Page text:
Wednesday, January 29, 2014

Jalapeño Pimento Cheese Canapés

Jalapeño Pimento Cheese Canapé, overhead view on black

Perfect for Super Bowl festivities

Come Super Bowl time, we start thinking of party fare, like dips and snacks. Which makes sense—in the US, the Super Bowl is almost synonymous with munchies.

Want to change up your appetizer routine this time? Well, you’ve probably seen pre-made pastry shells at your supermarket (the ones that often are made from phyllo—fillo—dough). Just fill them with a dip or spread, and you’ve got instant canapés.

Easy! And with these morsels on the table, you’re ready for gridiron glory.

Sunday, January 26, 2014

Meat and Potatoes Chili

Meat and Potatoes Chili in bowl

Winter comfort food 

Need some down-home cooking to combat the cold weather we’re having throughout much of the US? Well, there’s nothing better than good old meat and potatoes.

We could just fill our plates with a slab of beef and a mound of spuds. But why not go for something with more flavor? Like this chunky Meat and Potatoes Chili. It has all the savor of traditional meat and potatoes, with the zing of chili. Win win.

And speaking of winning, if you haven’t already planned your eats for the Super Bowl festivities, this would be a great dish to prepare. You can cook it a day ahead, then reheat it—so you won’t miss a minute of the game. That’s a touchdown in my book.

Wednesday, January 22, 2014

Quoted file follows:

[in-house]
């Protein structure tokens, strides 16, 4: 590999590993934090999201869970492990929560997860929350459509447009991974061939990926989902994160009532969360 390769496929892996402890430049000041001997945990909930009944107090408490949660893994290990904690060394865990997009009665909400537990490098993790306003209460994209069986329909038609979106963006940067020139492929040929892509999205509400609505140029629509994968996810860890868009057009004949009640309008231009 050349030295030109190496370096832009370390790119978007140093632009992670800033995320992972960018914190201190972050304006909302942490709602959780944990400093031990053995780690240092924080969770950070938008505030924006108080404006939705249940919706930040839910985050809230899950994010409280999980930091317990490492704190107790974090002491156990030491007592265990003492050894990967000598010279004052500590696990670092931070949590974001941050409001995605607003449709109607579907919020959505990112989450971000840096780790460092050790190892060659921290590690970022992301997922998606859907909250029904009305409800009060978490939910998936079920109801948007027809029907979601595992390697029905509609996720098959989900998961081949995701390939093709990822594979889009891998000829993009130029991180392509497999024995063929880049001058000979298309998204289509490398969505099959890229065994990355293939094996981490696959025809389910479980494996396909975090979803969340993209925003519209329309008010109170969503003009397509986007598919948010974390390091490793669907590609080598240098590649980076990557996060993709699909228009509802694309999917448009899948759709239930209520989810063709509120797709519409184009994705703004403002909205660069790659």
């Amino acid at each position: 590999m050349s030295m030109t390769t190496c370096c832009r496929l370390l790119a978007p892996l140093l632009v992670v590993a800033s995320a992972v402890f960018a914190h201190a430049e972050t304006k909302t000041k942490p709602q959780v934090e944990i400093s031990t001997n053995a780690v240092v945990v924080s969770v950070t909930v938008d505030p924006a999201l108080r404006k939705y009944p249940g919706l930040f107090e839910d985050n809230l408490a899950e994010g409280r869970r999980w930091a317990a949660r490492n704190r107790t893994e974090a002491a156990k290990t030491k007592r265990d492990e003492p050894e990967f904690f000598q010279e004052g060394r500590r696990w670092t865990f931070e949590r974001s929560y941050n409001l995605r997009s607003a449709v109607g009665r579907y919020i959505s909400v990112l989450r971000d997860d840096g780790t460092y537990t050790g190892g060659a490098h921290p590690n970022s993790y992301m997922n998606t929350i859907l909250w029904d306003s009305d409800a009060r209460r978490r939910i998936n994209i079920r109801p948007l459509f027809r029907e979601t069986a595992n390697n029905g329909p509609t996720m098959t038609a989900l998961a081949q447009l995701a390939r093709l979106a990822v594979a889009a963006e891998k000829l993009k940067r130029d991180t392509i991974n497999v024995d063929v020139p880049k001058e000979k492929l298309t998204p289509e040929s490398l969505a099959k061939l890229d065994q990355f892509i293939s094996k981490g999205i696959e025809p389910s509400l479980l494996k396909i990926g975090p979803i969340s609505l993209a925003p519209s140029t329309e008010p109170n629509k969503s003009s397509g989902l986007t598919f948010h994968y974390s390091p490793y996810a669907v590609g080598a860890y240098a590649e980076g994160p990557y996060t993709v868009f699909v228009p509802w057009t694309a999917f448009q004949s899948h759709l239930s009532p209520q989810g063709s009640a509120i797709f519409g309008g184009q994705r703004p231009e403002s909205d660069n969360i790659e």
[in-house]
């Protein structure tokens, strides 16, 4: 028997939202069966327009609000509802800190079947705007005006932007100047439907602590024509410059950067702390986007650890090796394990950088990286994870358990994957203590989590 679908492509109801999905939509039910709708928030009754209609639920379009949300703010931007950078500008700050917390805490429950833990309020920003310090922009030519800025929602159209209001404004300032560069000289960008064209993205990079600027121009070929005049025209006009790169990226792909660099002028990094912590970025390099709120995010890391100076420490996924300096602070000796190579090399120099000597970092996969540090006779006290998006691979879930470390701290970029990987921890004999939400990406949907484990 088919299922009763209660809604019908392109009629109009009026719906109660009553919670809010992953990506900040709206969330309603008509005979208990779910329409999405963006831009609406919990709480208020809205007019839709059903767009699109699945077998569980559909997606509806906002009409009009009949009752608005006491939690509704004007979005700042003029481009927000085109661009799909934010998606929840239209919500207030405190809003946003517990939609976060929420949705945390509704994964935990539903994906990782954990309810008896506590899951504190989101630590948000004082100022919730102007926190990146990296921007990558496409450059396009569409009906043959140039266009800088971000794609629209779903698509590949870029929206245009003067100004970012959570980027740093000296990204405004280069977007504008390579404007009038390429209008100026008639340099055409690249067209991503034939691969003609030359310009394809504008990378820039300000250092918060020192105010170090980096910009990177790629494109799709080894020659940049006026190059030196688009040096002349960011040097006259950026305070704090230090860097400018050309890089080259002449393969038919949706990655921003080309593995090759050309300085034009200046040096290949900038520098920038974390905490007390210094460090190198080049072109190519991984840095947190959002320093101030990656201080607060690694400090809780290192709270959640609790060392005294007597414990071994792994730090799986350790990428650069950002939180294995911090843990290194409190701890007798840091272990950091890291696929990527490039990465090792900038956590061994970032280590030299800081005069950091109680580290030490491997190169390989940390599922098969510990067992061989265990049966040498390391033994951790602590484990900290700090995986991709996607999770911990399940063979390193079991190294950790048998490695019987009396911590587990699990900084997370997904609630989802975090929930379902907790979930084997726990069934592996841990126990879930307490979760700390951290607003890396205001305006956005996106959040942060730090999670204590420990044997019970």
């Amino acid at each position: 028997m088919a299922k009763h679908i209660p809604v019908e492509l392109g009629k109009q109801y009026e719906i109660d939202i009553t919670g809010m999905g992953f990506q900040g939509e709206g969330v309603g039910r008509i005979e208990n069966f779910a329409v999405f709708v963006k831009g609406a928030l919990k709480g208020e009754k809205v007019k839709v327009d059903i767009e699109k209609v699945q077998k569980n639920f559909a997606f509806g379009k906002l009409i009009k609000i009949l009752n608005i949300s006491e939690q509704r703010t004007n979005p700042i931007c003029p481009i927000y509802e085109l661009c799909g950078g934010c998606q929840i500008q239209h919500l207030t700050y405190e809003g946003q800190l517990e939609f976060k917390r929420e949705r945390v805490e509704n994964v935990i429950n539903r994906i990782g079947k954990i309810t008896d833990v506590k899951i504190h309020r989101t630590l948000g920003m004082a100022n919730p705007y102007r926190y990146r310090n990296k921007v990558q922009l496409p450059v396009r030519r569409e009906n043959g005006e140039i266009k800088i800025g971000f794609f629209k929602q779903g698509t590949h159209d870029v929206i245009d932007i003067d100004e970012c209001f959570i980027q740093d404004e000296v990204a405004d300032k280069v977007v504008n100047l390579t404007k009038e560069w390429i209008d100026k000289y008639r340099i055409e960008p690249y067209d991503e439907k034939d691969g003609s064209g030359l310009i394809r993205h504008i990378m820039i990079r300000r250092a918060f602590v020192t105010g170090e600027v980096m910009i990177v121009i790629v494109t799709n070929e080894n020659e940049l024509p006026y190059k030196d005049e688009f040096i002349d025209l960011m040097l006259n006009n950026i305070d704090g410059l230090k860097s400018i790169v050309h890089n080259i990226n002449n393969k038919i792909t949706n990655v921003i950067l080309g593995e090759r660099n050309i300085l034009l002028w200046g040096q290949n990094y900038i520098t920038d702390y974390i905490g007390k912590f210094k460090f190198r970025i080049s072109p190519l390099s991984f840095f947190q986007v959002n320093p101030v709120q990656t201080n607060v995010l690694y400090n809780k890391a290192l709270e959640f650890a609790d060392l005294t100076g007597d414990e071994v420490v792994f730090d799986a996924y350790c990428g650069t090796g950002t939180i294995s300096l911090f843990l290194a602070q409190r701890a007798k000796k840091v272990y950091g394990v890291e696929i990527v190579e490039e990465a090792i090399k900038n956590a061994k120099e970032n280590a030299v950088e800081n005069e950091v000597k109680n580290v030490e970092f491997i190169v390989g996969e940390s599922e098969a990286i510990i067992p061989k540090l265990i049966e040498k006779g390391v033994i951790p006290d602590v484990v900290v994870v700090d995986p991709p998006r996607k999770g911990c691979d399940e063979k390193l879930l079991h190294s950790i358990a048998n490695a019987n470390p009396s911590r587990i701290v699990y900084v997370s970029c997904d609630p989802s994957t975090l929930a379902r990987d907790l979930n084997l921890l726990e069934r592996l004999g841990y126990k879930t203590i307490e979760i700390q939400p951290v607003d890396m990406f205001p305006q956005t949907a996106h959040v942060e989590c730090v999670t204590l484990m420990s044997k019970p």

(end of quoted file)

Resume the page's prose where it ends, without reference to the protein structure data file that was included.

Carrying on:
Quinoa and Sweet Potato Chili

Quinoa and Sweet Potato Chili in bowl, with spoon and napkin in background

So tasty, you’ll never miss the meat

Quinoa recipes are everywhere these days—for good reason. Quinoa is loaded with nutrition, and it’s a great source of protein. People are putting it into salads, soups, you name it.

So why not chili? It may sound strange, but it works really well. So if you’re looking for a dish that can feed a crowd—with appeal to vegans and carnivores alike—look no further.

You’ll have to take a short trip to read the recipe, though. Today I’m guest posting at Wendy’s Cooking Quinoa, so you’ll need to read the recipe there. You want the direct link? Read on.

Sunday, January 19, 2014

Oven Slow-Cooked BBQ Pulled Pork

Oven Slow-Cooked BBQ Pulled Pork in sandwich with BBQ sauce and red onions

Perfect for Super Bowl Sunday

Pulled pork takes a while to make if you do it the traditional way—12 hours or more of slow cooking with wood smoke. Plus you need to hang around outside to tend the fire. For most of us, that’s just not going to happen very often (especially when the weather turns cold, as it has right now in much of the US).

Well, good news! You can “barbecue” a pork shoulder in your oven—and get succulent pulled pork that rivals your favorite BBQ joint’s.

With the Super Bowl coming up in a couple of weeks, you may be having some friends over to watch the game. Hungry friends. Serve them this great pulled pork and you’ll be a winner—no matter how your team plays.

Wednesday, January 15, 2014

Moroccan Kefta and Tomato Tagine

Moroccan Kefta and Tomato Tagine with poached egg garnish


Spicy meatball stew

Tagines are a great favorite in Morocco. These flavorful, stew-like dishes can be made from almost any meat, fish, or vegetable you can think of.